Cookies on this website

We use cookies to ensure that we give you the best experience on our website. If you click 'Accept all cookies' we'll assume that you are happy to receive all cookies and you won't see this message again. If you click 'Reject all non-essential cookies' only necessary cookies providing core functionality such as security, network management, and accessibility will be enabled. Click 'Find out more' for information on how to change your cookie settings.

Neuroendocrine tumours commonly metastasise to the liver, particularly those arising from the intestinal tract and pancreas. Whilst surgery offers the only approach with intent to cure, the vast majority of patients with neuroendocrine liver metastases are ineligible. Liver-directed interventional therapies seek to exploit the patho-anatomy of the blood supply of hepatic metastases to deliver therapy to liver deposits. This may involve percutaneous ablation, bland embolization, or the selective infusion of chemotherapeutics, targeted agents or radiolabelled embolic material. Retrospective case series evidence has characterised objective response rates, disease control rates, and longer-term outcomes associated with each approach. Recent advances in this field include ongoing comparative trials of different techniques, but more importantly, combinations of interventional liver-directed therapies and other systemic therapy in multimodal treatment concepts.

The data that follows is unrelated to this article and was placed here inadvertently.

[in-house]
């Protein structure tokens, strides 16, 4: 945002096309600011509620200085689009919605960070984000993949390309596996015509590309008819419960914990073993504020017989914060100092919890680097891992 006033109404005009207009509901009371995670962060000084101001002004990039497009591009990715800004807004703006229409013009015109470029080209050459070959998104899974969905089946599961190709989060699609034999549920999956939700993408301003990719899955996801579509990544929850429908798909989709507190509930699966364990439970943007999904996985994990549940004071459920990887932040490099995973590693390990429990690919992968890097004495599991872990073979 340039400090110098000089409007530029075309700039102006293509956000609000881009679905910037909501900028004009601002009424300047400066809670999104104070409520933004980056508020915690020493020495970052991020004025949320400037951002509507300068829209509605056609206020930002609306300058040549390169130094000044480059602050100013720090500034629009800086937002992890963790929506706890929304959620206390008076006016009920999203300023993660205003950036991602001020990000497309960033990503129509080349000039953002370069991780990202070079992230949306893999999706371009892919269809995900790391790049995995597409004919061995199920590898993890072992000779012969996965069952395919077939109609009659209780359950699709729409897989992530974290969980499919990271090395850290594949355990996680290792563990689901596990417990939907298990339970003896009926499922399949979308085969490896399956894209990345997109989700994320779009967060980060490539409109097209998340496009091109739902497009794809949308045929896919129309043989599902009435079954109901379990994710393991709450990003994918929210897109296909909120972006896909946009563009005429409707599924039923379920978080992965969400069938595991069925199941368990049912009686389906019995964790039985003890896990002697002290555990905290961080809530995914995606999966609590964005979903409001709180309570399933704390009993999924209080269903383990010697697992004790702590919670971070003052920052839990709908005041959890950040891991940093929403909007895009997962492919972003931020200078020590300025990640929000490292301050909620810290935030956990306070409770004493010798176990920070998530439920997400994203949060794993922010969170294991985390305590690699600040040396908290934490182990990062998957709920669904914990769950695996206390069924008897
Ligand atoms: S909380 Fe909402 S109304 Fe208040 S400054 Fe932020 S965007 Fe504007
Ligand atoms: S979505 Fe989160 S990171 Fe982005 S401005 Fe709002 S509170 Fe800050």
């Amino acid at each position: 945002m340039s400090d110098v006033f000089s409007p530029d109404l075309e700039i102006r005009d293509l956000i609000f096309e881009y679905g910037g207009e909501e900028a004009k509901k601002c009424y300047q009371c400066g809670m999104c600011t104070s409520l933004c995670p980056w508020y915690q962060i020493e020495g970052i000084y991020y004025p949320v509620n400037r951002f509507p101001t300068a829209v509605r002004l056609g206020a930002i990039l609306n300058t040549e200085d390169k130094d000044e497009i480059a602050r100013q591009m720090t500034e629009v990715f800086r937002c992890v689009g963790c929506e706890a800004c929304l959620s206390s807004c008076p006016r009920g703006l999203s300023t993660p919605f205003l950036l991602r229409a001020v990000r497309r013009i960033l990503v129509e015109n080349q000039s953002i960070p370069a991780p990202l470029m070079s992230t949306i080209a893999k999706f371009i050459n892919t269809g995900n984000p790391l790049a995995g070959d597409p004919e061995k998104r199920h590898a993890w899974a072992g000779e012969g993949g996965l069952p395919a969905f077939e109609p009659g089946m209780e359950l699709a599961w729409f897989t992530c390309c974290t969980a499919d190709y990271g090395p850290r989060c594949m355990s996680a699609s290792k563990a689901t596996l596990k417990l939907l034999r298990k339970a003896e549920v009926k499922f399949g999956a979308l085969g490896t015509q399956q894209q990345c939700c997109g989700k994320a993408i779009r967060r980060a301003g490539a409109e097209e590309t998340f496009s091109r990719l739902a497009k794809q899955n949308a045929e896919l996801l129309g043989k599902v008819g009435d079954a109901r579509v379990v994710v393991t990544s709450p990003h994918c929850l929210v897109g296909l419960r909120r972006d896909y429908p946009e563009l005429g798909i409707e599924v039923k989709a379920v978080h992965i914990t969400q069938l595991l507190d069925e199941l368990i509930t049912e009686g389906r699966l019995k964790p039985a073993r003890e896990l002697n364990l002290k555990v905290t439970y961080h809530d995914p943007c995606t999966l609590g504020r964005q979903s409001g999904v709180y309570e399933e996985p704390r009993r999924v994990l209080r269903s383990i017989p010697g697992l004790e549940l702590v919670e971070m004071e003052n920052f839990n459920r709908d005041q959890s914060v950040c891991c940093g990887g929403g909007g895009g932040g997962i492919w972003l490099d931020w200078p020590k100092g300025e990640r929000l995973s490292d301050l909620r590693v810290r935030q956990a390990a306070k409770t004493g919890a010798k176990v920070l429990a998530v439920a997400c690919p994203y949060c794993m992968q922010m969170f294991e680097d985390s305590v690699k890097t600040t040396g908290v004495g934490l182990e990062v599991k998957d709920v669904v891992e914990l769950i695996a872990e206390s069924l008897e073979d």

Original publication




Journal article


Best Practice and Research: Clinical Endocrinology and Metabolism

Publication Date